Finally, Clause 103 will, I am sure, be of special interest to those in this House who have been expressing increasing anxiety about brucellosis and who have been understandably anxious to step up the measures against this disease. The clause confers the enabling powers that are needed both to start compulsory eradication and to accelerate voluntary registration. Next year's area eradication projects will rest largely upon the pro-visions of the Diseases of Animals Act, but these need some strengthening to meet the special problems of brucellosis. The Government are also seeking all the powers necessary to make payments—in-cluding disbursement by the Milk Marketing Boards of milk premiums— under the new voluntary Incentives Scheme. A broad outline of the Scheme was given in the Annual Review White Paper, but we still have many details to work out and the Ministry of Agriculture has set up a special division to deal solely with problems of brucellosis. Appropriate arrangements are being made in Scotland. Urgent discussions on these matters are being held with the unions, the boards and others, and full details will be published as soon as possible.

There is one other point that I should like to mention. Your Lordships may have seen the announcement made by my right honourable friend on April 9 concerning the action which he proposes to take, subject to consultation with those concerned, on the various recommendations made by the management consultants who have been examining the Ministry's organisation. He then said that he is proposing to unify the professional, scientific and technical services of the Ministry, including an integrated veterinary service. This will call for a small change in existing legislation; and I should like to give notice that we propose to introduce a provision for this purpose at a suitable stage in your Lordships' later consideration of the Bill. My Lords, this is a long Bill, but it is a good one. I beg to move that it be now read a second time.

Moved, That the Bill be now read 2a. —(Lord Beswick.)

3.18 p.m.


My Lords, may I thank the noble Lord, Lord Beswick, for his interesting and agreeable presentation of the Bill, and assure him that we are going to give it a Second Reading. To start with, let me acknowledge that some of the measures in this long and rambling Bill will bring some marginal benefit to the agriculture industry—if I may say so, the very hard-pressed agriculture industry. But I can-not fail to comment on the contrast between this gentle, rural rivulet of agricultural legislation and the roaring Niagara of fanners' complaints at the present time. In all the forty years that I have been connected with the farming industry I have never seen the farmers so angry and disillusioned as they are now. The fact is that, whatever the benefits of this Bill, they will do little or nothing to relieve the major grievance of the farmer at the present time; his acute shortage of cash to finance his farm and cash to live on. The farmer is smarting under a grievance. He has seen all other sections of the community helping themselves over the last year or two to increasingly large incomes while his income has remained virtually stationary; and that is the basic trouble of the industry.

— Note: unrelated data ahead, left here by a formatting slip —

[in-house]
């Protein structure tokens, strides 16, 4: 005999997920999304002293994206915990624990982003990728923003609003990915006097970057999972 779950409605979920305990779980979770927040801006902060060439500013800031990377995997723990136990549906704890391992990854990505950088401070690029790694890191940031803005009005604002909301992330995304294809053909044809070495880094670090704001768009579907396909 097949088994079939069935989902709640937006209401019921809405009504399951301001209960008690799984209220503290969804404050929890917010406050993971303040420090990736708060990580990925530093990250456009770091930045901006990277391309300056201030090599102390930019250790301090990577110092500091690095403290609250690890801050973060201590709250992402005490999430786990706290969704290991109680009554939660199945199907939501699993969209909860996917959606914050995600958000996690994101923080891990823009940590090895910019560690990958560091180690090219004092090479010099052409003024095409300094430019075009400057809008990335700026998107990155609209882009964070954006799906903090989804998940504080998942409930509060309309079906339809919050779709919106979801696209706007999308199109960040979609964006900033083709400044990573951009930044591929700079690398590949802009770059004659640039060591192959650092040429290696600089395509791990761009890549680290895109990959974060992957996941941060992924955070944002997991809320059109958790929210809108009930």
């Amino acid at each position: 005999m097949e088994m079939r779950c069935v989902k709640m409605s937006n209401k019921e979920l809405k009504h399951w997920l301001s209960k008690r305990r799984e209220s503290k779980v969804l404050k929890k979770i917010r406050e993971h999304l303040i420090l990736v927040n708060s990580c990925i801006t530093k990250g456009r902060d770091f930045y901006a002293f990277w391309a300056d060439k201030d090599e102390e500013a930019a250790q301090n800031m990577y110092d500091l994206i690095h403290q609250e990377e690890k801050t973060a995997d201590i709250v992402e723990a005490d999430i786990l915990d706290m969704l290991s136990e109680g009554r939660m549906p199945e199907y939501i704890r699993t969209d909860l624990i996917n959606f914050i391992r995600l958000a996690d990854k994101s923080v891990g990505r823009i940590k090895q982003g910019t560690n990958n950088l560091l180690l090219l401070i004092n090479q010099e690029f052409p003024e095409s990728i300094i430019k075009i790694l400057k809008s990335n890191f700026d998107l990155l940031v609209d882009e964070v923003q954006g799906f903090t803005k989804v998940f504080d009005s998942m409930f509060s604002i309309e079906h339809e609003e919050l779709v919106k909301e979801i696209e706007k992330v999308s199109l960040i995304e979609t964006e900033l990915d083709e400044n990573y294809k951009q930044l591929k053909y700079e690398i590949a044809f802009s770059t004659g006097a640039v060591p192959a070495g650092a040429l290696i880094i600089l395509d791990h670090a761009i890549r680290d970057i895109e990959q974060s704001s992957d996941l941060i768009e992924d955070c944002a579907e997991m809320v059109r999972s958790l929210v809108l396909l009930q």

The point must be made now, when we are being asked to consider a Bill which does something—I agree with the noble Lord—to strengthen and improve the main structure of the industry, that it is going to be of little benefit unless we look at the main cause of the farmers' troubles. The Price Review which has recently been announced goes only a small distance, in the light of rapidly rising costs, to meet the farmers' basic trouble. Simply stated, it is that since 1964 farm incomes have risen by about 12 per cent.—that is, to March of this year—while the incomes of the rest of the community have risen about 38 per cent. When this is corrected to constant figures, the community as a whole have increased their incomes by a net 8 per cent., while the farmers' income has gone down by a net 17 per cent. That is a very poor reward for the industry which has the best industrial record of any industry in the country and among the highest records of increased productivity. It really is a grim outlook for farmers to-day and it cannot but affect the capacity of the industry to respond to the policies of noble Lords opposite which are asking them for increased home production from their farms. Certainly there is little, if anything, in this Bill which will restore the shaken confidence of the farmers in the Government of the day.